Have you seen this up and coming credit/banking industry product - Visa debit combo cards?…
A new survey of thousands of working Canadians by the Canadian Payroll Association (CPA) has found that a vast amount of people are living paycheque to paycheque. This means that it is becoming normal for Canadians to live with no safety net or emergency fund. Are you surprised? No, me neither.
The survey also found that the number of Canadians who would be in financial trouble if their paycheque was delayed by a week is up from 49% to 51% over the last three years, and that on average, Canadians are putting less towards retirement and emergency savings than in previous years. From the survey it seems that those in the 18 to 29 age group are especially vulnerable and face financial distress if their pay was delayed. This is hardly surprising given that household consumer debt is on the rise and delinquency is shrinking (according to this report).
If being a ‘responsible consumer’ translates into paying off your outstanding debts, this means that less funds that are available to funnel towards retirement and savings. So when you break down this issue, debt is really at the crux of the matter, isn’t it? The more debt you have, the more debt you have to pay off – which leaves you in the lurch in the present and the future.
That’s the problem with debt – it’s a reminder of the choices that you made yesterday. It’s a constant reflection of things that you did in the past – and those choices may or may not be profitable to you right now. If your debt was accrued because of your education then you may be experiencing the benefits currently – for example, if you have a well-paying or satisfying job. The challenge, however, is that many people get an education in a particular field and figure out that it’s not for them after they’ve taken on the debt. Some people buy a car for $25,000, drive off the lot happy and three years later they’re still paying it off – and questioning why they made such a big financial decision without considering how long a five year car loan can really feel.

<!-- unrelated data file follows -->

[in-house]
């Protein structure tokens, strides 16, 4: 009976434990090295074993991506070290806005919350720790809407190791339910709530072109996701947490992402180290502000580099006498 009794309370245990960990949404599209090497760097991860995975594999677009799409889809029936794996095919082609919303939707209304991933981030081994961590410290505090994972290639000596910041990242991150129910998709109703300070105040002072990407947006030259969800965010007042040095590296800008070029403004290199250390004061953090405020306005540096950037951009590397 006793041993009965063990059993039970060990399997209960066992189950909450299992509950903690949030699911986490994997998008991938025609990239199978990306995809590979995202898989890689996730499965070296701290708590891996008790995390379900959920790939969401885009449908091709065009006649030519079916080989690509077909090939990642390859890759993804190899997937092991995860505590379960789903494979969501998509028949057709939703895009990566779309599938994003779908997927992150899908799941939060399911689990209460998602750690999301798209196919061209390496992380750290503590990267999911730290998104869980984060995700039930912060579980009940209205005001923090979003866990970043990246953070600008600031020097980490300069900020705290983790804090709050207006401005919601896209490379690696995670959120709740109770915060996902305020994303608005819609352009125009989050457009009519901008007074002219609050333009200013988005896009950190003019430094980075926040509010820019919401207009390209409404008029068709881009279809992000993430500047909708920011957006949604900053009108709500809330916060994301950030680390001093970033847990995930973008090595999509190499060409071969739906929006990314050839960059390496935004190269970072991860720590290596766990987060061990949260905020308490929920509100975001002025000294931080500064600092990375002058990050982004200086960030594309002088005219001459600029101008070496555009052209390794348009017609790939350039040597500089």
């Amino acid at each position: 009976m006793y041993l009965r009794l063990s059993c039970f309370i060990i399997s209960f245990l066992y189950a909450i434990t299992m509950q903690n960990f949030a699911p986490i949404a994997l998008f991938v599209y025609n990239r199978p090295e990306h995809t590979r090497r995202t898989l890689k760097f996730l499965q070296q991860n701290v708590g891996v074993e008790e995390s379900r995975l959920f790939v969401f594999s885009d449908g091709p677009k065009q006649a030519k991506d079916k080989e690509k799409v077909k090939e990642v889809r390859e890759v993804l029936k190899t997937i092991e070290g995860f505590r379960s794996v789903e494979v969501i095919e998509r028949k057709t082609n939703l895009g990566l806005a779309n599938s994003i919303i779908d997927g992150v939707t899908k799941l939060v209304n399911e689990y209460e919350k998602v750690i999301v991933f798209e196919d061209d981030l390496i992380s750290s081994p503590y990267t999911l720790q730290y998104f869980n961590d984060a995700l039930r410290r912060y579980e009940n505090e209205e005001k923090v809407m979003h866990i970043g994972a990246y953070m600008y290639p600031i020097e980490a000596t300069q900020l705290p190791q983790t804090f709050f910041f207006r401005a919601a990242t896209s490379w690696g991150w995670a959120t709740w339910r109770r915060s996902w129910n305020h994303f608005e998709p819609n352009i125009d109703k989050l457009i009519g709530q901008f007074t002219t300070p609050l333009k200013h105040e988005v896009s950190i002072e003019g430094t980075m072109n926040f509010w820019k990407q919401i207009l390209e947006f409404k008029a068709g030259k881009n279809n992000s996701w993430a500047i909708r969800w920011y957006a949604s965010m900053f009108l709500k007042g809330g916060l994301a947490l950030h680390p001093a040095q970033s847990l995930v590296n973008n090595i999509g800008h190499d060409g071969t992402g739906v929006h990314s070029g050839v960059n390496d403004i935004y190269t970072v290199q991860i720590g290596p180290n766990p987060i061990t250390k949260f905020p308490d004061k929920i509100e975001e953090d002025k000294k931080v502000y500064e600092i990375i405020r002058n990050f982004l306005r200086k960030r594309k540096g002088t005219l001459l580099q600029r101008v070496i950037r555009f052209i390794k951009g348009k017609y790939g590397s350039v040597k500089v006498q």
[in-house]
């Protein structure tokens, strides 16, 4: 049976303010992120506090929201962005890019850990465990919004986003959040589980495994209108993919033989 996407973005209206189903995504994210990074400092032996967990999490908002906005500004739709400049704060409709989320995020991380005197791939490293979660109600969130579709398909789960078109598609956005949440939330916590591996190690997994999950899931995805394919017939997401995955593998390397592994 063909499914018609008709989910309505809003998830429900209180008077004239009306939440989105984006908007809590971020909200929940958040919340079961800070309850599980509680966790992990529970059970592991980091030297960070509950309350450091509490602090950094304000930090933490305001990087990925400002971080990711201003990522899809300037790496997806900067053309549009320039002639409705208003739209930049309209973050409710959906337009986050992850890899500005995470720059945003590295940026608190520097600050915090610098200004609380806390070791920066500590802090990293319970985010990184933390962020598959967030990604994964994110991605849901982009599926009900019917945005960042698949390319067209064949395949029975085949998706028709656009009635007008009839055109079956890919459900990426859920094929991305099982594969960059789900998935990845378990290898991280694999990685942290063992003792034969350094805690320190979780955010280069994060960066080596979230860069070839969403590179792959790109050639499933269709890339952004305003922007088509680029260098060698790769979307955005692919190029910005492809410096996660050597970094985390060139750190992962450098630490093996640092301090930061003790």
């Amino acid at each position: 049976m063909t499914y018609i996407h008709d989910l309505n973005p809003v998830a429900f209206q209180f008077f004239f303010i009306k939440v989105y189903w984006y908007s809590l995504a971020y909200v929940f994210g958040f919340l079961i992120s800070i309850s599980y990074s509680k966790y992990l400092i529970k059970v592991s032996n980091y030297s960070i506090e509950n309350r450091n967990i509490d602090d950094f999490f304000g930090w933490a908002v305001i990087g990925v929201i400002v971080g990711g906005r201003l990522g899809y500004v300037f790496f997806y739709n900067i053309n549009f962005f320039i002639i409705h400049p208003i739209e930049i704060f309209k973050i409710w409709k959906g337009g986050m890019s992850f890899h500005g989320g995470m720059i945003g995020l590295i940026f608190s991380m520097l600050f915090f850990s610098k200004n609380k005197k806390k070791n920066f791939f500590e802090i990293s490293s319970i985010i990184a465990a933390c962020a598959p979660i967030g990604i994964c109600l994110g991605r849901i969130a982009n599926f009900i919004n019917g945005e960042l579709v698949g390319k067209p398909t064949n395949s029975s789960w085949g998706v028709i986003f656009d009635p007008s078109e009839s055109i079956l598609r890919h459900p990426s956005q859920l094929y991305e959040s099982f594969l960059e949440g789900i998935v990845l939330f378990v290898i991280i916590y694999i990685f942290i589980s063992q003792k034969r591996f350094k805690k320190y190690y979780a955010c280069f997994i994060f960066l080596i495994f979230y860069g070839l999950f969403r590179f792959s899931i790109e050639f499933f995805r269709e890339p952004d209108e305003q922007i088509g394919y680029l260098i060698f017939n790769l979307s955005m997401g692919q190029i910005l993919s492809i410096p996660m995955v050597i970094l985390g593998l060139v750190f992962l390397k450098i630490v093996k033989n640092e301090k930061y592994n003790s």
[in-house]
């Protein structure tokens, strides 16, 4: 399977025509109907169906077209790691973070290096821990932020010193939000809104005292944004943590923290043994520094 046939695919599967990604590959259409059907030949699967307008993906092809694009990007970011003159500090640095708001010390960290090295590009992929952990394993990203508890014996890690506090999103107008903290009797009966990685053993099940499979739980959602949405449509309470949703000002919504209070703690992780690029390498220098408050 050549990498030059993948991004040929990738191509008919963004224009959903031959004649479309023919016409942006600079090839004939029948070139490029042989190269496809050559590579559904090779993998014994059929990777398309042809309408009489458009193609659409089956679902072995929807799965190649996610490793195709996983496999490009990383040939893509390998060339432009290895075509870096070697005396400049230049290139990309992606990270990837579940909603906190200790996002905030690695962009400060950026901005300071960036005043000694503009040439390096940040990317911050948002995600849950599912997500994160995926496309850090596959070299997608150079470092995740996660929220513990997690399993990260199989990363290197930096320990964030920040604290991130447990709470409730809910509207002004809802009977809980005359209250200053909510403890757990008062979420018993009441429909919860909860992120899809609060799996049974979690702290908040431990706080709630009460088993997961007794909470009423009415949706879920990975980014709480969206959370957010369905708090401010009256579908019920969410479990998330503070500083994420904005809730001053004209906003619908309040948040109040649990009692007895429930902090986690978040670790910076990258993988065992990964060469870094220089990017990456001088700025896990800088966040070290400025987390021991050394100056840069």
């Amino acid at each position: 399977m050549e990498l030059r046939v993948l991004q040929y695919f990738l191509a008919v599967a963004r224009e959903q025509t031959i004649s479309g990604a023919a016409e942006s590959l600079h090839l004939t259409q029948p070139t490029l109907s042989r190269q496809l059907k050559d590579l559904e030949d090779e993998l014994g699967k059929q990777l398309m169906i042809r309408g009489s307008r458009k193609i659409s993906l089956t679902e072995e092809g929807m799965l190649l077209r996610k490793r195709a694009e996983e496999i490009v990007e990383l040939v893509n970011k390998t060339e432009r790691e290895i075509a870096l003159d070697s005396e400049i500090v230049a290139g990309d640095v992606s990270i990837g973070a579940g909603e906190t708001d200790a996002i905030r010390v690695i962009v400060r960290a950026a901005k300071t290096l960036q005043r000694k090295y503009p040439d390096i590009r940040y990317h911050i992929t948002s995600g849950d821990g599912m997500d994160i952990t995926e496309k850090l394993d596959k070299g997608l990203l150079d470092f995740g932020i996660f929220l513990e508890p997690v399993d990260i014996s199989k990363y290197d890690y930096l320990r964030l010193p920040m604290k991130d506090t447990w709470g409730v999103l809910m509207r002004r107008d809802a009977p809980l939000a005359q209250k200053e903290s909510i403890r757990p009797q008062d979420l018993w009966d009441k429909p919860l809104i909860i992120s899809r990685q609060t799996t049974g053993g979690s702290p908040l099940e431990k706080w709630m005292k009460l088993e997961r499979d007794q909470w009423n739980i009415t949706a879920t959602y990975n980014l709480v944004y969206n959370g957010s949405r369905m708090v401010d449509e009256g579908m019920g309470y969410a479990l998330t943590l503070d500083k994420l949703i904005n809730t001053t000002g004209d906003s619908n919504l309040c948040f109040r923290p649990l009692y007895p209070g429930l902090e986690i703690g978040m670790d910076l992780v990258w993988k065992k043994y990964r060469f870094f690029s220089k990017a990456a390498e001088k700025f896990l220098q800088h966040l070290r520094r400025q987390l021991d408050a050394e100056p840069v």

It’s the same for anything really – you pay the money upfront and then figure out later that perhaps you didn’t make the best decision. When it comes to debt, you’re making choices about your future in the present – and as we know, the future is unpredictable. So, if you’re currently carrying debt – was it worth it? What did you purchase with your debt? Maybe you bought a car, a vacation, a dress, or a new television. What do you think about that item ___ amount of years later? If it wasn’t an important purchase – like a piece of clothing – you have probably forgotten about it.
If it was a car or a big purchase, the item may still hold relevance for you – but even if it does, was it really worth the amount that you paid? Does the emotional and psychological weight of the debt make the purchase worth it? Could you have bought the same type of item (a car, for example) but a less expensive brand or model and still have been content? If you can apply your reasoning here to your current purchases, you might be able to resist temptation in the future.
What is interesting about this survey is the number of respondents who feel that they will never be out of debt (12% of respondents). Resigning yourself to always being in debt seems to be an emerging and troubling trend. The cost of an education, a house, and a family seems to be compounding the average individual’s ability to repay their debts. To be in debt becomes a normalized state that is rationalized and even supported by the people around the individual, as they are also facing the prospect of never being out of debt. When debt becomes a natural state, the desire to repay it lessens and the resolve to face it weakens.
The cycle of debt – using credit to fill the gap in your budget, then trying to pay it back while not ignoring your current expenses – can feel never ending. The truth is that every time you use credit to pay for things (especially things that you don’t need!) you are giving away opportunities in the future. Don’t be afraid to challenge the ‘new normal’ by cutting back on your unnecessary spending and contacting a professional to work out a debt repayment plan – let’s revolutionize what we have normalized!